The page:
Headless VirtualBox as Server VMs on Solaris x86 Host

I use VirtualBox a lot on both my desktop and to run a few server type VMs like an email collection server, Minecraft server for the kids and a few others. The one issue I had with running VirtualBox on the server is that it wasn’t REALLY intended to be a server virtualization platform. But I liked using VirtualBox since I can easily move VM around. So I started a quest to find out a way to have VirtualBox automatically start VMs on my Solaris x86 NAS PC.  As I mentioned in an earlier post, I use Solaris x86 as my server/nas OS purely because of the outstanding ZFS.

I came across a great tool at http://sourceforge.net/projects/vboxsvc/ that provided just what I needed. It also does way more than I’ll use at home.

The following steps assume that you already created your VMs using VirtualBox.  These steps will just add it to the vboxsvc program.

Install VirtualBox SMF service (run as root)
root@nas# gzcat COSvboxsvc-0.16.pkg.gz > /tmp/x
root@nas# pkgadd -d /tmp/x -G

Create a smf XML file for your VM (run as local user).
admin@nas$ cp /var/svc/manifest/site/vbox-svc.xml ~/vbox-mail-svc.xml

Edit your new file and change the 3 parameters to match your installation and your VM name.  Find this section,
        <instance name='VM_NAME' enabled='false'>
                <method_context working_directory='/var/tmp'>
                        <method_credential user='root' group='root' />

and change it to look something like this.  For me, the VM in VB is called ‘mail’, with VB running as my local user called ‘admin’, which is in the ‘vboxuser’ group.

        <instance name='mail' enabled='false'>
                <method_context working_directory='/var/tmp'>
                        <method_credential user='admin' group='vboxuser' />

Import and start the VM (run as root)
root@nas# svccfg import vbox-mail-svc.xml
root@nas# svcs -a | grep -i xvm
disabled       Jan_04   svc:/site/xvm/vbox:mail
svcadm enable mail

root@nas# svcs -a | grep -i xvm
online         Jan_04   svc:/site/xvm/vbox:mail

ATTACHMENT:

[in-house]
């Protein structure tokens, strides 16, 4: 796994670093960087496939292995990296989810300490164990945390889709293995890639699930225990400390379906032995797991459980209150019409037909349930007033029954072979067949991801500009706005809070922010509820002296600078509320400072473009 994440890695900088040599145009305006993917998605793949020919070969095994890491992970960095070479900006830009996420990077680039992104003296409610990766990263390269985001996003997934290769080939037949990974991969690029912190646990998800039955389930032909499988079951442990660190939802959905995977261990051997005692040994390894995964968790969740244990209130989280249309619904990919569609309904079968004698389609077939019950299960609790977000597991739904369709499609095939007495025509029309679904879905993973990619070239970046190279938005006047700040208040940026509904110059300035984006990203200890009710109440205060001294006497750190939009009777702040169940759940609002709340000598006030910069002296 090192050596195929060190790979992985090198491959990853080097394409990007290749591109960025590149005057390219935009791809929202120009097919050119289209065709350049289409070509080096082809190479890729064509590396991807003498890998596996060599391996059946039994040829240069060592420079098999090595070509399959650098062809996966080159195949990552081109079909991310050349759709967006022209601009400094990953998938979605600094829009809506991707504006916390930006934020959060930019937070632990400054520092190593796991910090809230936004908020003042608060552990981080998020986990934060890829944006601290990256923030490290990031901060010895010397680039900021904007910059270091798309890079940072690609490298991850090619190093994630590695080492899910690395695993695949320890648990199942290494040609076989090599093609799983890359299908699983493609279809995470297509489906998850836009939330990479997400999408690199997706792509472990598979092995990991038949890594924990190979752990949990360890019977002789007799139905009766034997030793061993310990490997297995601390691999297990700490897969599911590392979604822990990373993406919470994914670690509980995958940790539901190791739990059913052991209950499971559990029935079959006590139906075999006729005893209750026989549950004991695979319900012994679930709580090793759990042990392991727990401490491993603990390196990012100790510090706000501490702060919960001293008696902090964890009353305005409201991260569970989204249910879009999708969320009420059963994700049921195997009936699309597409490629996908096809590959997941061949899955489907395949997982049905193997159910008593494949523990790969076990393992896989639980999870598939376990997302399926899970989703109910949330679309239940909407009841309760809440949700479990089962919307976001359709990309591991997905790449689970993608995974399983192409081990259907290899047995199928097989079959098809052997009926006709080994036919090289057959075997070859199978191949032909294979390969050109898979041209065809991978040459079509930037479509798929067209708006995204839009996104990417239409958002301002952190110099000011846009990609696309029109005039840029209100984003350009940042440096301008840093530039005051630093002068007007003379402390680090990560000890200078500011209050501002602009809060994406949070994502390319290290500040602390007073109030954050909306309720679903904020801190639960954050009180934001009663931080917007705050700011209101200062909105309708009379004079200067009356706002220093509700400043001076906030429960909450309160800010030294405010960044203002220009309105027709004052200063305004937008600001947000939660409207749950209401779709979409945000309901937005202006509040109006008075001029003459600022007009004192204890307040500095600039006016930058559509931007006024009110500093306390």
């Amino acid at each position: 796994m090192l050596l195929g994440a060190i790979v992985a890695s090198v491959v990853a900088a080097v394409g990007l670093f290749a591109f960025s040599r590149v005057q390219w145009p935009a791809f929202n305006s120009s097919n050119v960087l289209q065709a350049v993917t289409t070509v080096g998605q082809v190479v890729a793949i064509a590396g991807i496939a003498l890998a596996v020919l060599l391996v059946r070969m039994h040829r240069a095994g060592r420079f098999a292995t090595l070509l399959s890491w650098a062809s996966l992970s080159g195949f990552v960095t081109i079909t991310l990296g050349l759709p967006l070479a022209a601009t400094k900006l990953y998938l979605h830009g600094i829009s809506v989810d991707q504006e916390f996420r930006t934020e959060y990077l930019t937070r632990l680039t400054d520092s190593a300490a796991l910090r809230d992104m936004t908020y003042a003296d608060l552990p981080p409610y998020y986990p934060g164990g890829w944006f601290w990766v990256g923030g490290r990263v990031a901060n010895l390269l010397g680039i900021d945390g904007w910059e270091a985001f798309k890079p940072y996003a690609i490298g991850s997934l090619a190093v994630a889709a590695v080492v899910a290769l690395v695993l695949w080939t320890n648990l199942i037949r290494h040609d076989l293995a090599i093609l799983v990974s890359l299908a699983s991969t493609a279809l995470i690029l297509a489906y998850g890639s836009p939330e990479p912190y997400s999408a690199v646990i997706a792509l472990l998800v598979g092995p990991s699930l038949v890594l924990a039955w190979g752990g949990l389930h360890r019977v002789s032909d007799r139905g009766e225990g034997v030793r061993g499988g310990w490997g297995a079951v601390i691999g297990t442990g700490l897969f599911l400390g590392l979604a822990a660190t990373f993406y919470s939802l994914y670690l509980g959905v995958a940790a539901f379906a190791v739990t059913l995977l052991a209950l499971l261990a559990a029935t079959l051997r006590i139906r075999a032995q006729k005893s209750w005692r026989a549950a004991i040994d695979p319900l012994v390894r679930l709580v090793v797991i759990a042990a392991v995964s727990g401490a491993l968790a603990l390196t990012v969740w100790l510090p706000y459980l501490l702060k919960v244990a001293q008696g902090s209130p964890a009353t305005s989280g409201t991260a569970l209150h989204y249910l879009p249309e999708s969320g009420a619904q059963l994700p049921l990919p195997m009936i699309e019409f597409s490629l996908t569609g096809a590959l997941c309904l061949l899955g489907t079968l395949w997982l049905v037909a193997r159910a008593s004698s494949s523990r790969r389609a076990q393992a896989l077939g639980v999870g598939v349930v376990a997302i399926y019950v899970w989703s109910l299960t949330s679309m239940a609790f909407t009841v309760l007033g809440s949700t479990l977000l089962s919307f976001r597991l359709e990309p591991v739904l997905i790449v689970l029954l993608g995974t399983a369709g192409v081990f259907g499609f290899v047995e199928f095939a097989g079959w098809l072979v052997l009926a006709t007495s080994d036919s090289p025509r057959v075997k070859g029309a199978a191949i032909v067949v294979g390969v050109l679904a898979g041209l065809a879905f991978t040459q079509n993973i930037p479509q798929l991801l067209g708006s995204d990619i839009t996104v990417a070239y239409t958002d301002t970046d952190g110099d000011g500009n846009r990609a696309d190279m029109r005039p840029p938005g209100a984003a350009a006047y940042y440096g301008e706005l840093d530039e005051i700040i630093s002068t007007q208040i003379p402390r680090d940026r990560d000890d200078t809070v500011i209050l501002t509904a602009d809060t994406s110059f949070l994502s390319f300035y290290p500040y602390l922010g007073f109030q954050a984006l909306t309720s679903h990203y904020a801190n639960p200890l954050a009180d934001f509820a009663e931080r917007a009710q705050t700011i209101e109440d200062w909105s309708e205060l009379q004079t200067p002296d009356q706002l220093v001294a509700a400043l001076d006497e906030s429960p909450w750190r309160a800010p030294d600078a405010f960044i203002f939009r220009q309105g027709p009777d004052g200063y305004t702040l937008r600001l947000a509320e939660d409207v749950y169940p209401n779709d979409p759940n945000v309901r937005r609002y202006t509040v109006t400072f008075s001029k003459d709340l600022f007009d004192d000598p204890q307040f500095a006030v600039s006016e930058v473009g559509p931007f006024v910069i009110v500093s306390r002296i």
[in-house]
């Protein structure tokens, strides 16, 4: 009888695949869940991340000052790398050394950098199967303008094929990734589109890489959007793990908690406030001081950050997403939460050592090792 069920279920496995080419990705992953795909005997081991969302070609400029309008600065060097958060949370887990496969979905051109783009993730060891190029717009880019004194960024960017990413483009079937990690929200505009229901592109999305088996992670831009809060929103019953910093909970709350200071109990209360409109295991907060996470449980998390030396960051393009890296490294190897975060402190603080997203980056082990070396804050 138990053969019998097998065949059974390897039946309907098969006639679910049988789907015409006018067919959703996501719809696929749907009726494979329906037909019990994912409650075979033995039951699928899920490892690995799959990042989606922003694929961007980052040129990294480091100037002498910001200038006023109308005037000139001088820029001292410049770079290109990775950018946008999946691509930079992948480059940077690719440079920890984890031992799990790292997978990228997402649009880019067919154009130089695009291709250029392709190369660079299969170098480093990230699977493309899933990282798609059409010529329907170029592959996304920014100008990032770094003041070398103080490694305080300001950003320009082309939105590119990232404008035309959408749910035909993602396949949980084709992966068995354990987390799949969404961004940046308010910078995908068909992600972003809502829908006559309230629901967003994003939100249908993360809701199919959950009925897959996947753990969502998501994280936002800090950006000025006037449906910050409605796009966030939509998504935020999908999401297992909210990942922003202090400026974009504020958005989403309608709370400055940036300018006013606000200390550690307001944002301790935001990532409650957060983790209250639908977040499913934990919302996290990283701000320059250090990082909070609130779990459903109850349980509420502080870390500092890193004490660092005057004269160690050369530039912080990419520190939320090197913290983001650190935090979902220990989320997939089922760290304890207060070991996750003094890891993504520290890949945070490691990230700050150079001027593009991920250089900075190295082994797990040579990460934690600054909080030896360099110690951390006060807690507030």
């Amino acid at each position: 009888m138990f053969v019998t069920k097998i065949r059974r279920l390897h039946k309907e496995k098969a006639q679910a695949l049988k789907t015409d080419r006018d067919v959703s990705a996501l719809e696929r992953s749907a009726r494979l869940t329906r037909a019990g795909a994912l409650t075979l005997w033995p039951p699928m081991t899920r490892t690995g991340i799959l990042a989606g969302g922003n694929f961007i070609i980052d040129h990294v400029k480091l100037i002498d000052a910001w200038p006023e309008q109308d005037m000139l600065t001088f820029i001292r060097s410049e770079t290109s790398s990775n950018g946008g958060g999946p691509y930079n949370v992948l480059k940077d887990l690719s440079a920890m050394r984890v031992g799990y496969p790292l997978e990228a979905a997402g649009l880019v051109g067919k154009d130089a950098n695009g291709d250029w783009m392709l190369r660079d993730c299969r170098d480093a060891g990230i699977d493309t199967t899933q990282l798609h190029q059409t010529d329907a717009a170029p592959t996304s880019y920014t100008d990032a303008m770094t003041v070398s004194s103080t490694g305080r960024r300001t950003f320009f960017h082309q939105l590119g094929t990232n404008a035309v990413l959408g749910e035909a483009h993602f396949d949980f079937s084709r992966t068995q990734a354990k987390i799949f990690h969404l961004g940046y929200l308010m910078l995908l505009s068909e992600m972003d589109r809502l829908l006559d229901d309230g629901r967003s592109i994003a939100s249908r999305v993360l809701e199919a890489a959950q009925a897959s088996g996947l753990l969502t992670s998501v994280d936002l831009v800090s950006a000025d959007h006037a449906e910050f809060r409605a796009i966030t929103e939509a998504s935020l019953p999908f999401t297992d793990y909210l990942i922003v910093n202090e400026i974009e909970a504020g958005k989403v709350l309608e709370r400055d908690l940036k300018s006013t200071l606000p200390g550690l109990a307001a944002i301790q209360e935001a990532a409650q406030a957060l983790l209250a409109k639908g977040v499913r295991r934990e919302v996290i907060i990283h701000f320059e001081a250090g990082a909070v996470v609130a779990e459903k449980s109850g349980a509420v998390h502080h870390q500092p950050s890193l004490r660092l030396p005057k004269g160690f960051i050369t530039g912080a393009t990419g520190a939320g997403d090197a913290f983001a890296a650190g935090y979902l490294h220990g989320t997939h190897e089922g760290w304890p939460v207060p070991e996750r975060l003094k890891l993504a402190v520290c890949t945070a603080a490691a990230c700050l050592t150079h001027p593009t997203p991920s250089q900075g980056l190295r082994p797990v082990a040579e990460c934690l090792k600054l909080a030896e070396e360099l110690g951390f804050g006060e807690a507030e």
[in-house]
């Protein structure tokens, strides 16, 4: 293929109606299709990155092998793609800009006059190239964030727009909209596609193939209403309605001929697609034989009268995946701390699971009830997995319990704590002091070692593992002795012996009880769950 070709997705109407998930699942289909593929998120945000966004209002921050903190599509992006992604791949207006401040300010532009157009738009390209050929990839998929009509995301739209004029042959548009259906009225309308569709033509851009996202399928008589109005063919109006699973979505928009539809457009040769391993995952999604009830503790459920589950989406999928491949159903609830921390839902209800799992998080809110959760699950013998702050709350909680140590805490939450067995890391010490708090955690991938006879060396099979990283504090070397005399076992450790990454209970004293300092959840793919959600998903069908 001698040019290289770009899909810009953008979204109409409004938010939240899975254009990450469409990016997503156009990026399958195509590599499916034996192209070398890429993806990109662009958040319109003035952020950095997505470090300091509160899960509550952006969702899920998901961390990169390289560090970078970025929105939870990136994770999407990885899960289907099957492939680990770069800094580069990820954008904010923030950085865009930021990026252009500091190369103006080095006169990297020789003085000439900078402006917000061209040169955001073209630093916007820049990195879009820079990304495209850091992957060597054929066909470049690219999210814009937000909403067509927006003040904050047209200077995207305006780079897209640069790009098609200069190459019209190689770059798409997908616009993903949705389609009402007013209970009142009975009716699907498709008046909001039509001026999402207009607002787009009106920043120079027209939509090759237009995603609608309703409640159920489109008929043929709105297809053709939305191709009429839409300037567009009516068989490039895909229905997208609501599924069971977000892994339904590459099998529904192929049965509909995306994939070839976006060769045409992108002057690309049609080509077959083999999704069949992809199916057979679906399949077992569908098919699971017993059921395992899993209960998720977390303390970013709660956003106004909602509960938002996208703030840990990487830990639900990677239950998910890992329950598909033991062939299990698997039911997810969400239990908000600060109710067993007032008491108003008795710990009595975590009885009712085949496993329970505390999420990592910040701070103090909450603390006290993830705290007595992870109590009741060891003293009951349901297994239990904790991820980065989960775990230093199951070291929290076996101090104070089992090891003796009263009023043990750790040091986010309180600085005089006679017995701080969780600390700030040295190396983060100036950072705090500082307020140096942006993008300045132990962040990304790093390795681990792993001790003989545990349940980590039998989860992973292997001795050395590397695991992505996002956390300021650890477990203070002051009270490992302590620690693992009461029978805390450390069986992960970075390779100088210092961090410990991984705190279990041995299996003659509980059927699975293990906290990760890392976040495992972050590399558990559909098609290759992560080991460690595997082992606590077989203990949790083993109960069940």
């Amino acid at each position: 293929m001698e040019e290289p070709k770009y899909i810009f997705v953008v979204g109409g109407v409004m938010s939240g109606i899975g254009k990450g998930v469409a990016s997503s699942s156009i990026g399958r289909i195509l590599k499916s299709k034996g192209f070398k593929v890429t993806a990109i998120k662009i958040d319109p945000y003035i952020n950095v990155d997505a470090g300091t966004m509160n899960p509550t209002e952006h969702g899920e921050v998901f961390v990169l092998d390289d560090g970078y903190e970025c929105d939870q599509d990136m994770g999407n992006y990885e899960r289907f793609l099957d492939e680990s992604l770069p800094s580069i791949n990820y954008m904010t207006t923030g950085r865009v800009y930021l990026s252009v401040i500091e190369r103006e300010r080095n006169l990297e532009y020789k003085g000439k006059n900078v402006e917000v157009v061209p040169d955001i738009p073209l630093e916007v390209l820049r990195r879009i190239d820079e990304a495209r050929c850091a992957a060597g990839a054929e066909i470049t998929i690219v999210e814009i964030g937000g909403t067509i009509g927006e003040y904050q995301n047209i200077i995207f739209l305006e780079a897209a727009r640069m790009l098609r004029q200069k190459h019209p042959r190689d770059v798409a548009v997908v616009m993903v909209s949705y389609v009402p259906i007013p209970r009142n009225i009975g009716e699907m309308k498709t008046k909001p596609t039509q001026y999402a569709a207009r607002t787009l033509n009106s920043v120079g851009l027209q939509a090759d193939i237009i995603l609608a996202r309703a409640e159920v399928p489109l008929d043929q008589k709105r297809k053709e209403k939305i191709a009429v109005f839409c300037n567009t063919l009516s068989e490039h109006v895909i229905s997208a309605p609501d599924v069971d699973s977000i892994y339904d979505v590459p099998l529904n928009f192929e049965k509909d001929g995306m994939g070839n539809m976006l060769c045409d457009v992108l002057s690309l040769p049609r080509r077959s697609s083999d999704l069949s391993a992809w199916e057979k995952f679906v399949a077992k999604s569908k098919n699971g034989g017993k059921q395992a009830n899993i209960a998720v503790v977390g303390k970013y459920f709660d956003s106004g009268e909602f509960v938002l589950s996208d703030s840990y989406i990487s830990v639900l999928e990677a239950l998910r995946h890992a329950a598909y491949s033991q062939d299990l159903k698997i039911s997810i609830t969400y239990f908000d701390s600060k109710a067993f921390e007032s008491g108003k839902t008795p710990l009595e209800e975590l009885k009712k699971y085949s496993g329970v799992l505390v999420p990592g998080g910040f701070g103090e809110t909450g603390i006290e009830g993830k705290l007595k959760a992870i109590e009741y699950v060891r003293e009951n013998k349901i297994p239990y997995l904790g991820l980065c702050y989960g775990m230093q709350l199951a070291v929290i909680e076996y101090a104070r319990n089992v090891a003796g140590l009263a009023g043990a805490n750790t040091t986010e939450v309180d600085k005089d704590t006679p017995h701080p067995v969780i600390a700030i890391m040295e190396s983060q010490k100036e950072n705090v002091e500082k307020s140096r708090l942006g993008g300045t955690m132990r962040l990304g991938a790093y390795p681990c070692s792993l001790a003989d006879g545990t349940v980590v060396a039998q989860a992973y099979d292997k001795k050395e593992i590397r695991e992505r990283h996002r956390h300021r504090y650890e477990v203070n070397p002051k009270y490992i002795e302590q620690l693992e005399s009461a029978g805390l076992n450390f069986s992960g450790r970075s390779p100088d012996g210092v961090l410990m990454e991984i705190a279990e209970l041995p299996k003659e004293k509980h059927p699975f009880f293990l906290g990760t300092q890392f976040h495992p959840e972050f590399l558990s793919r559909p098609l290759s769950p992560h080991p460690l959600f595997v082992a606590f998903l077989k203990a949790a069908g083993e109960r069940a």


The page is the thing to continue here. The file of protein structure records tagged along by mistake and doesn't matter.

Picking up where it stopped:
Your VM should now be running.  If you have the VirtualBox Manager window open, you can see it starting in the preview window.

A few notes on how to use it.  I created a few aliases for each VM I add that will be  useful.  These alias are for the non-root user that the VMs are actually running as.  My aliases look something like the following for each VM I have.

alias showmail="/lib/svc/method/vbox.sh -svc svc:/site/xvm/vbox:mail startgui"
alias startmail="/lib/svc/method/vbox.sh -svc svc:/site/xvm/vbox:mail start"

‘showmail’ will ‘Save the machine state’ the VM and the automatically start it back up in a GUI so that you can interact with the console window.  When you are done with the console and want to send it back into headless mode, just click on the close window button and choose to ‘Save the machine state’.  Once the VM has been saved, vboxsvc will automatically start it back up in the headless mode.

‘startmail’ is just a simple alias that will start the VM in headless mode if the VM is not actually started yet.

So for each new VM you want to add to the vboxsvr, just copy the SMF file you created, change the name of the VM and import the SMF .  Then just create a few more aliases.

alias showminecraft="/lib/svc/method/vbox.sh -svc svc:/site/xvm/vbox:minecraft startgui"
alias startminecraft ="/lib/svc/method/vbox.sh -svc svc:/site/xvm/vbox:minecraft start"

There is a lot more create details at the website listed above.
This post ‘VirtualBox as Server VMs on Solaris x86 Host’ first appeared on https://gregorygee.wordpress.com/.


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